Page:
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Metroid Zero Mission

Review By:  Tim Mitchell

Developer:  Nintendo
Publisher:  Nintendo
# of Players:  1
Genre:  Platformer
Accessories:  Link Cable (Metroid Fusion Connectivity)
ESRB:  Everyone
Date Posted:  12-08-04

Let me first say going into this review that I never played the original NES Metroid. My first experiences with the series were of the Super variety. But no one can argue the quality of that particular gaming experience, and I've followed Samus through two more outings since then, not counting this one. So I think I'm as certified as anyone to discuss space pirates and the blasting thereof. That being said, let me put forth a bold statement- this is my favorite Metroid thus far. Is it the magic of the original, shining through across decades and platforms? Or the numerous improvements thrown into this latest iteration of the series? I can't say, but I can tell you that this is one of the easiest games to ever to just pick up and play. I've had it less than a year, and I'm already on my third file. It simply never feels old, never feels at all like work.

Being a retelling of the original Metroid adventure, Zero Mission takes us back to Zebes. Yes, that Zebes. Hellhole that it is, to me it feels almost like coming home. Don't get me wrong, I enjoyed Metroid Fusion, but that game always seemed a bit watered down. This is Samus Aran where she belongs, exploring the deep caverns of an enemy base within an alien world, with nothing and no one to help her through. Said environments are beautifully recreated with some of the best graphics I've seen on the GBA ever. Every rock face, enemy, even each beam of energy is lush and vibrant with color and detail. The audio is well done, everything sounds like it should but the overall effect is a bit underwhelming due to the GBA's limited capabilities. The designers did the best they could within the constraints of the platform. The music suffers slightly as well, but you won't notice because the tunes themselves are so wonderful. The music from Metroid is some of the most beloved ever to issue from a game, and updated for the next generation, it sounds better than ever. The fresh music is terrific as well, blending perfectly. I have to give special props to the title theme, I've left the game running just to listen to that.

One thing I wasn't disappointed in with Fusion was the gameplay, and the lessons learned there are put to good use in Zero Mission. The controls are the same, right down to the Samus' power grip maneuver, which has been included as part of the Chozo Ruins, one of several new areas. This is Metroid, and you can expect to blast enemies, navigate confusing rooms, roll around as a morph ball and collect new power ups. It's all here, with the quality you've come to expect from the series. What really makes Zero Mission shine is the pacing. The action is continuous and the challenge gradual in rising. Every goal is just a little bit farther, a little bit harder. You're never drawn out of the moment, which is just what makes the game so addictive. Once again Nintendo has included hints in the form of map beacons, however for those of you that scoffed at that in Fusion, good news- many of them can be skipped this time around. You simply don't settle your morph ball self into the corresponding Chozo statues.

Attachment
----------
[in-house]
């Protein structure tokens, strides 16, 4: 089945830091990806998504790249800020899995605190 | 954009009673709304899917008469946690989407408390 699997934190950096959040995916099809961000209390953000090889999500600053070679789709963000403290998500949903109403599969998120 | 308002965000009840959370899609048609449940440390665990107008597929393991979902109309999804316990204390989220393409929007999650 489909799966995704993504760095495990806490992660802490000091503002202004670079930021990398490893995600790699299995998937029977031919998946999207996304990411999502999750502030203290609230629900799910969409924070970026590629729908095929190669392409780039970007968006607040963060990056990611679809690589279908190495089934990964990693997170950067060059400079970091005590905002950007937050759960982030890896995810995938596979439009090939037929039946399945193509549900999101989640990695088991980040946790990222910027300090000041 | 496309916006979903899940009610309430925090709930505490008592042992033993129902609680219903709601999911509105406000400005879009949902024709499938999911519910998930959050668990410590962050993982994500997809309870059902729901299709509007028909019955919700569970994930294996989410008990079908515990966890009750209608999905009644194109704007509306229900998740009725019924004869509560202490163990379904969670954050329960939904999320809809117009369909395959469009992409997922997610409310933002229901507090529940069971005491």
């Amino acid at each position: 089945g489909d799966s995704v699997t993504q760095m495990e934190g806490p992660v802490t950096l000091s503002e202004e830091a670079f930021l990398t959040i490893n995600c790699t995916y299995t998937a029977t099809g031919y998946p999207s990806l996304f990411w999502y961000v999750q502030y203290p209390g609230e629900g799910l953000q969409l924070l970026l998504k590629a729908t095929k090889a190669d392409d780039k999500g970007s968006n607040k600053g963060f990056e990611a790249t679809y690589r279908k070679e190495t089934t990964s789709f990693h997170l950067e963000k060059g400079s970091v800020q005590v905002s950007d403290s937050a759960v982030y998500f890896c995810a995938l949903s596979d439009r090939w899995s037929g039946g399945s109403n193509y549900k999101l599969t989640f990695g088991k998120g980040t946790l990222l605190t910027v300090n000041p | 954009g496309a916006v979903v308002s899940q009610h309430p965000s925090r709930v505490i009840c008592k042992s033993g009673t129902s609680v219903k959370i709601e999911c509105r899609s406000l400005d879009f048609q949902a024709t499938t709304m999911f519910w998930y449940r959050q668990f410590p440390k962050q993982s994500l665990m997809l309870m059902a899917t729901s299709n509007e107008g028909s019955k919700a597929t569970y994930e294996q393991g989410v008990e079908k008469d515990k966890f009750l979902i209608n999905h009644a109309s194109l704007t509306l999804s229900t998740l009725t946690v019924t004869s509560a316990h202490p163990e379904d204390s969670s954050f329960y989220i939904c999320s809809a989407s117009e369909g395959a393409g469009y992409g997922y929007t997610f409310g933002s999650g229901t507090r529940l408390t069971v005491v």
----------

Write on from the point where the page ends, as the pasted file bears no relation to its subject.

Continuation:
It feels like classic Metroid, because this is classic Metroid, in the truest sense. You'll face Kraid, Ridley and Mother Brain while exploring Brinstar, Norfair and Crateria. There's a significant amount of new content that, aside from adding to the fun, fills in a great deal of Metroid canon. I can't explain too much, especially having not played the original, but I will say this- some of the best parts of the game occur after the original ended.


  • Perfectly executed Metroid gameplay

  • Control scheme taken from Metroid Fusion. It wasn't broke and they didn't fix it.

  • Sticks Samus back on Zebes with all her old palss

  • Great music

  • Impressive graphics

  • Enough additional content that even Metroid veterans will enjoy it

  • Excellent pacing makes for great replay value

  • Original Metroid game is included, if that's your thing


  • Highlights the sub-par audio capabilities of the Gameboy Advance

  • Not quite the epic length and feel of Super Metroid, but for a handheld game that works.

  • Some of the latter upgrades feel useless as you don't get much chance to use them

Final Verdict:

Metroid Zero Mission is porting the way it should be. All the glory of a true gaming classic repackaged with all the best advances of today, and plenty of new ground to cover. It is most definitely not "just the same game." If you're holding off on buying this because you've played Metroid, go get it now. You'll never regret it, because this game is everything you love about the series.

Overall Score: 9.5

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